The position taken by HMRC that an employer must continue to provide childcare vouchers as part of a salary sacrifice scheme during an employee’s maternity leave has been challenged by the Employment Appeal Tribunal (EAT) in the recent case of Peninsula Business Services v Donaldson.
The Maternity and Parental Leave Regulations 1999 (MPLR) state that whilst she is on maternity leave an employee is entitled to all the usual benefits of her employment, including non-pay benefits. However, the employee is not entitled to receive remuneration which (in most cases) is replaced by Statutory Maternity Pay. Childcare vouchers have historically been viewed as a ‘benefit’ rather than ‘remuneration’. This resulted in employers being obligated to continue to pay childcare vouchers to employees on maternity leave despite the fact that they were not earning any salary from which to make the appropriate ‘sacrifice’ to fund them.
Ironically, this obligation was (in practice) not well known, which lead to many employees missing out on the benefit and many employers being caught out as they were unaware of their obligations.
So against this backdrop, the important question to be decided by the EAT in the Donaldson case was whether childcare vouchers received via a salary sacrifice scheme were ‘non-pay’ benefits, as suggested by HMRC, or in fact part of an employee’s remuneration.
Peninsula Business Services v Donaldson
The employer ran a scheme that allowed employees to sacrifice a proportion of their salary in return for childcare vouchers. A condition of entry to the scheme was that the employee agreed to suspend their membership during maternity leave. Mrs Donaldson refused to join the scheme as she did not agree with the employer’s condition of entry, namely that she would lose her entitlement to childcare vouchers during maternity leave. Mrs Donaldson brought a claim in the Employment Tribunal (ET) arguing that the employer’s scheme amounted to pregnancy and maternity discrimination. This is where an employer treats a woman less favourably because of her pregnancy.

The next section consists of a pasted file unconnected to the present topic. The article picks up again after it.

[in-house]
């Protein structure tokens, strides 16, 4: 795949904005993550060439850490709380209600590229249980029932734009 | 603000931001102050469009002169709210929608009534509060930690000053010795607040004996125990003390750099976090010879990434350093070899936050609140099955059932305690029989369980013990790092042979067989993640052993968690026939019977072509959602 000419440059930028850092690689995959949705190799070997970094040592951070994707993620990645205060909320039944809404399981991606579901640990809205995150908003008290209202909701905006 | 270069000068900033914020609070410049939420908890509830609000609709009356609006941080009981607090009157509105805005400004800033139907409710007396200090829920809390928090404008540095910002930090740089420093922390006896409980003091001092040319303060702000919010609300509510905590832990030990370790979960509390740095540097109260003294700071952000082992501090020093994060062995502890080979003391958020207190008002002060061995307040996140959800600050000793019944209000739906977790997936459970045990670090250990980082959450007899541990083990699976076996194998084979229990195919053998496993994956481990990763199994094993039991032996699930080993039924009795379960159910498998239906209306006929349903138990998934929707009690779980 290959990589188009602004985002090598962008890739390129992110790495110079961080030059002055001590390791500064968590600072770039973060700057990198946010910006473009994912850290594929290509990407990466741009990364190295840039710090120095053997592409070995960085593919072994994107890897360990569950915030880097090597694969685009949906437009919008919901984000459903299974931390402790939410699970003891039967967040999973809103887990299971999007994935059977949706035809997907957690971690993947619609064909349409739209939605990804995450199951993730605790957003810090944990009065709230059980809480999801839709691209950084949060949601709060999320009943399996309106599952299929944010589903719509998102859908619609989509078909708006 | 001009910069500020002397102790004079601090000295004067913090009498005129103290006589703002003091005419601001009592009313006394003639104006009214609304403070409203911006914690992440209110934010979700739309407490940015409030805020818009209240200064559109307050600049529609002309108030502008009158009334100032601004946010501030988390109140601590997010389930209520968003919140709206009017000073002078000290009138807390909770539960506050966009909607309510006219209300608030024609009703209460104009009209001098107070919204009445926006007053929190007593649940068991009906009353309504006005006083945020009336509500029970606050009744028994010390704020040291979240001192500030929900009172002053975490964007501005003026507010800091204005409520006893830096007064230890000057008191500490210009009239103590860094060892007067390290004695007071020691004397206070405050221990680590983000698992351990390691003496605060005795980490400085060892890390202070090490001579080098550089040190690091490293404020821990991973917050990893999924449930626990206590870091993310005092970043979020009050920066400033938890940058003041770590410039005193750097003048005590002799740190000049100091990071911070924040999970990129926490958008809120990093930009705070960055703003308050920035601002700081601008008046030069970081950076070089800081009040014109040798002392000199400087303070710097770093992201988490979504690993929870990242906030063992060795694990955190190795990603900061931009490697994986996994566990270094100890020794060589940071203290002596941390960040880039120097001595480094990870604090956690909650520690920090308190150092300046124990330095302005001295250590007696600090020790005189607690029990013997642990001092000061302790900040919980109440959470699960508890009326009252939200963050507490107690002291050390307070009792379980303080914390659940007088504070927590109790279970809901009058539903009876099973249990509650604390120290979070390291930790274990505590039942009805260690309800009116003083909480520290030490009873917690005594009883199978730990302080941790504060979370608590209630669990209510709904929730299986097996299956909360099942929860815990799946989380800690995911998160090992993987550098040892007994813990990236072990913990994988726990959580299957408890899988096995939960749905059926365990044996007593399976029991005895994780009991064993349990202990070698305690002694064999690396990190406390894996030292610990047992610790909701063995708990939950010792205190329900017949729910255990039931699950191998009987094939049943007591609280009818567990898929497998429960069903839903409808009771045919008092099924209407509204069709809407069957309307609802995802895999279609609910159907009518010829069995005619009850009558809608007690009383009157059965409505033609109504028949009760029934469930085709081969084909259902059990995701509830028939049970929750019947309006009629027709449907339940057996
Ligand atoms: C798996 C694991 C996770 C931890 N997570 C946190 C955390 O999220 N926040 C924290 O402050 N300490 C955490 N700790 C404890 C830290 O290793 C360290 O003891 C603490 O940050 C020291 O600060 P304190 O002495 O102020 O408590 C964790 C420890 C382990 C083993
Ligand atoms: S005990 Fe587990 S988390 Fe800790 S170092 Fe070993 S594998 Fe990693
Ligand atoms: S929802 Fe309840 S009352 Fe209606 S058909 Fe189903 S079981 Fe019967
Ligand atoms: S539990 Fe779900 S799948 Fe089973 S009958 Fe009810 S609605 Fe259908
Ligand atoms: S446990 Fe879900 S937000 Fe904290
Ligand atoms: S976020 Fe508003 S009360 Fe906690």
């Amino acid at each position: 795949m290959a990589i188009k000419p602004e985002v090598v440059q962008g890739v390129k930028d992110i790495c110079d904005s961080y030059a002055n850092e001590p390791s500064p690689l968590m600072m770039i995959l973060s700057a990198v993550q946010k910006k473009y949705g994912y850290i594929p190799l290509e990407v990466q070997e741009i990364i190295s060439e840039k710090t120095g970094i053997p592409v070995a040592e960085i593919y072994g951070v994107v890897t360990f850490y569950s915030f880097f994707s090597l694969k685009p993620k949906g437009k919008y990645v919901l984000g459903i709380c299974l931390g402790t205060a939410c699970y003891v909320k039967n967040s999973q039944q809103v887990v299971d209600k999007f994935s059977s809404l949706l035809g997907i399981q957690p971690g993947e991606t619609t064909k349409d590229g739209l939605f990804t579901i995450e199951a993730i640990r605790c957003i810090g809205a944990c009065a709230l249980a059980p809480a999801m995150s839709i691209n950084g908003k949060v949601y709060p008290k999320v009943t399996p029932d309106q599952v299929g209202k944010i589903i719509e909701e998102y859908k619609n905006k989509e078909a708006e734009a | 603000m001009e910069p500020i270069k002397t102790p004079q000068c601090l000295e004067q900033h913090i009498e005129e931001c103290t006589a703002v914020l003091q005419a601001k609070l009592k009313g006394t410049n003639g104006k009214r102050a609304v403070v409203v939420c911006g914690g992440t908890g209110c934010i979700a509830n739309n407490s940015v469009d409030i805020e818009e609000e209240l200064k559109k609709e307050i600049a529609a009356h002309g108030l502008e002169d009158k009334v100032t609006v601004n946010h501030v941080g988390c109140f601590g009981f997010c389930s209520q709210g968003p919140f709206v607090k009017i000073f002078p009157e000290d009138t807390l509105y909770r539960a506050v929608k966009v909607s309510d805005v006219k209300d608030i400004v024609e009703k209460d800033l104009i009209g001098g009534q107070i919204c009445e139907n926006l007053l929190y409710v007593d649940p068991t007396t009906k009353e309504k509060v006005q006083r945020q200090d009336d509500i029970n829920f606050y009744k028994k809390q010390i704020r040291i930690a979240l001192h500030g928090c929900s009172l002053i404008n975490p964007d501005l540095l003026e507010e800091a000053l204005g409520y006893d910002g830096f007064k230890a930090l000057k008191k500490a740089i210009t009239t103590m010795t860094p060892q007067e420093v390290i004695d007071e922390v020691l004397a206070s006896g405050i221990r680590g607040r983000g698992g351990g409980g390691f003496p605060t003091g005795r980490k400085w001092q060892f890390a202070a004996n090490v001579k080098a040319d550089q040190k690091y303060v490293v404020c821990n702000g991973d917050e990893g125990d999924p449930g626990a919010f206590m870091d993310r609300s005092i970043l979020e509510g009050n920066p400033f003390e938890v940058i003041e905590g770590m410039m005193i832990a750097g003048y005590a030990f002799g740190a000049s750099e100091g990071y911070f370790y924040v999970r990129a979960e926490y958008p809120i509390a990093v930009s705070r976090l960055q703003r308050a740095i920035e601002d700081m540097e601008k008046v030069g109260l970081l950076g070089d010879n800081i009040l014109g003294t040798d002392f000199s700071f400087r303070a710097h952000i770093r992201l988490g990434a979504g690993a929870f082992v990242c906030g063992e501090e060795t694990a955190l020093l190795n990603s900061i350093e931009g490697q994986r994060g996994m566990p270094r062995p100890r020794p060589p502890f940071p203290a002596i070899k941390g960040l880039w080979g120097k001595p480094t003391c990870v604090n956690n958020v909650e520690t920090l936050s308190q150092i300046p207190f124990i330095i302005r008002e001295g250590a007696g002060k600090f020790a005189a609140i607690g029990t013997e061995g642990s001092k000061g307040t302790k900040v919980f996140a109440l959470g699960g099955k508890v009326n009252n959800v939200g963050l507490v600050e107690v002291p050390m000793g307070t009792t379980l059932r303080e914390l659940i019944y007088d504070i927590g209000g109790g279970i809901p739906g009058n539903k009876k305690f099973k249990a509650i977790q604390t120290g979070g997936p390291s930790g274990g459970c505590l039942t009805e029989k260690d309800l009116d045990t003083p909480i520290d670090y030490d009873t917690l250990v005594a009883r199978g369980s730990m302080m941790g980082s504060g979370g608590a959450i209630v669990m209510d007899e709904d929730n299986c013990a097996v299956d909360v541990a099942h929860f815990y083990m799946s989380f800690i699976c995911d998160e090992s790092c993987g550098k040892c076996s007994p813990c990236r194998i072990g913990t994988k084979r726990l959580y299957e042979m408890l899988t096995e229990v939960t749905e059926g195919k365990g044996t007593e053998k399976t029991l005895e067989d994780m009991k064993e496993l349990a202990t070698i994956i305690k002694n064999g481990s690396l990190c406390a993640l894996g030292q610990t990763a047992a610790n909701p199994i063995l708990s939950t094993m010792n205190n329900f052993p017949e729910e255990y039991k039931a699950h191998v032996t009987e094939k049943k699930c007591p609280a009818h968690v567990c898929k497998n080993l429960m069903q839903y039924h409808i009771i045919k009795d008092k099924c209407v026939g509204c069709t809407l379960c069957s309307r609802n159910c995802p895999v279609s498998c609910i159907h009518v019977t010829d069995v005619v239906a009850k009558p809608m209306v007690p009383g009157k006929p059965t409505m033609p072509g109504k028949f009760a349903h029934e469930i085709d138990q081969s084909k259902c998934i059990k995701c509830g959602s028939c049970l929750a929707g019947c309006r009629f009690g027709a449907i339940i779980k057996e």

The ET upheld Mrs Donaldson’s claim under section 18 of the Equality Act 2010 and confirmed the guidance given by HMRC that childcare vouchers are non-pay benefits. This decision was subsequently appealed by the employer.
The EAT allowed the appeal on the grounds that the guidance given by the HMRC had no legislative basis to oblige the employer to fund childcare vouchers when the employee was on maternity leave.
Reversing decision of the ET, the EAT upheld the appeal on the grounds that childcare vouchers derived from a salary sacrifice scheme should actually be regarded as part of an employee’s remuneration rather than non-pay benefits. As a result, employees on maternity leave have no entitlement to receive childcare vouchers as they have no salary with which to sacrifice. This must be contrasted with vouchers that are provided by the employer in addition to salary, which would amount to non-pay benefits and should continue during maternity leave.
The judgment of the EAT will be greeted enthusiastically by employers as in practice it means that (subject to the case being appealed) employers can stop subsidising childcare vouchers whilst an employee is on maternity leave, except in cases whereby the vouchers are paid as an additional benefit. Employers should however review their maternity policy and take appropriate legal advice before implementing any changes to their current system.